Fever refers to elevated body temperature. Normal oral measurement is 98.6 F (37 C) or the normal rectal temperature is 99 F (37.2 C). Your normal temperature may actually be 1 F (0.6 C) or more above or below the average of 98.6 F. Fever is not considered medically significant until body temperature is above 100.4 F (38 C). Fever serves as one of the body’s natural defenses against bacteria and viruses. It is a non-specific symptom and can happen in both infectious and non-infectious diseases.
Fevers of 104 F (40 C) or higher demand immediate home treatment and subsequent medical attention, as they can result in body organ damage. It can also cause seizures in children and less commonly in adults. Go to nearest appropriate medical facility if you or your child has a high temperature. It’s best to take age appropriate dose of either acetaminophen or ibuprofen or contact your doctor ASAP if you are not sure what to do. YOUR DOCTOR IS YOUR BEST SOURCE OF MEDICAL INFORMATION. Untreated high temperature can cause side effects and could be a sign of serious underlying disease.
- Never give aspirin to children or adolescents
- Never immerse anyone with fever in ICE water
- Tepid water baths (85 F 30) are OK
- Wet towel is preferred
- Never sponge an adult or child with alcohol, as this is dangerous
- Don’t ignore a restless child with high fever, as kids are susceptible to febrile seizures
The common cold, also known as a viral upper respiratory tract infection, is a self-limited contagious illness that can be caused by a number of different types of viruses. More than 200 different types of viruses are known to cause the common cold. In fact, children in preschool and elementary school can have three to 12 colds per year while adolescents and adults typically have two to four colds per year. The common cold is the most frequently occurring illness in the world, and it is a leading cause of doctor visits and missed days from school and work.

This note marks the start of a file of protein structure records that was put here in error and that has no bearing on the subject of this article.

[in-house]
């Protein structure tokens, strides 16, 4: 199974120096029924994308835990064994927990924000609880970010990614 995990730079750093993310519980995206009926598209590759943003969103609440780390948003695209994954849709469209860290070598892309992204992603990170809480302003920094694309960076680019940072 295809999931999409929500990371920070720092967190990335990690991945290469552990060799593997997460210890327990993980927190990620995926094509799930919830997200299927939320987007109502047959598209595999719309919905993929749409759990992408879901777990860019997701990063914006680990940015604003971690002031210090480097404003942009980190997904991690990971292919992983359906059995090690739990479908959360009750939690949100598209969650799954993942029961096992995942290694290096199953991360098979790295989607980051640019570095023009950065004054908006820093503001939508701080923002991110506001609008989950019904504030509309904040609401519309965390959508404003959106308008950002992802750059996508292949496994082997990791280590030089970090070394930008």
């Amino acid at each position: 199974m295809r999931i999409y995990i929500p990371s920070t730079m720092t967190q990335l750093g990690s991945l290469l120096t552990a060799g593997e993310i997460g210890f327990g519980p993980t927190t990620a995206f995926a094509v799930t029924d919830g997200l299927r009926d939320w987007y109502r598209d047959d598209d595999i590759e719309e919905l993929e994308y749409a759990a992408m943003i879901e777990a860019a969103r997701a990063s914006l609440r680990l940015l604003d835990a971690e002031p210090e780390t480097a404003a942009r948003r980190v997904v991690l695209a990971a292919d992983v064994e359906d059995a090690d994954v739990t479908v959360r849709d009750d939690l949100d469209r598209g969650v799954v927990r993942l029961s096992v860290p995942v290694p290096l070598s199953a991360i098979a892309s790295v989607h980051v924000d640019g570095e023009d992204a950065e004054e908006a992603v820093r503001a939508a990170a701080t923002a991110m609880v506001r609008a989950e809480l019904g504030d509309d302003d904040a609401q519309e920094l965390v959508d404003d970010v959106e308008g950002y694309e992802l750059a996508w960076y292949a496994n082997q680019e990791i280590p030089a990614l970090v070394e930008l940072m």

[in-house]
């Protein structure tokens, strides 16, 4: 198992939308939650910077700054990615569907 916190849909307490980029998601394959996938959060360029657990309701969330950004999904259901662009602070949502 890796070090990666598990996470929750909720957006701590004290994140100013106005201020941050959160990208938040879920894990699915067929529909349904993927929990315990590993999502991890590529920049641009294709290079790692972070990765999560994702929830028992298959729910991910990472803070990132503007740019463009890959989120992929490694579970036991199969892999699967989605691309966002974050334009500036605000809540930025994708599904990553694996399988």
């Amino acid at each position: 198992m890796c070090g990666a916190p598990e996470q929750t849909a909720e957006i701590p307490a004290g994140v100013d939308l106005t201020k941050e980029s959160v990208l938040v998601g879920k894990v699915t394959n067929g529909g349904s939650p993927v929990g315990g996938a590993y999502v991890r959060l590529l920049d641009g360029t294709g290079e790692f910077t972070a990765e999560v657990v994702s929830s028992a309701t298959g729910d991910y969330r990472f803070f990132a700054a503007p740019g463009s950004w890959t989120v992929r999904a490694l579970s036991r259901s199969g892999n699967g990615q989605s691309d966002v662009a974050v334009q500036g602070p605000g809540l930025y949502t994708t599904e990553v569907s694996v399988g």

Common cold vs. Influenza
Common cold is frequently confused with influenza. The influenza virus causes influenza, while the common cold generally is not. While some of the symptoms of the common cold and influenza may be similar, patients with the common cold typically have a milder illness. Patients with influenza are usually sicker and have a more abrupt onset of illness with fever, chills, headache, body aches, dry cough, and extreme weakness. There is lab testing available at your doctor’s office to differentiate between common cold and influenza when the indication exists.
The following is the best resource for up-to-date information and education related to flu for Texans. It’s really a comprehensive website for flu related questions specific to our area.
This CDC article about “H1N1 and You” answers the most commonly asked questions and is an excellent source of information.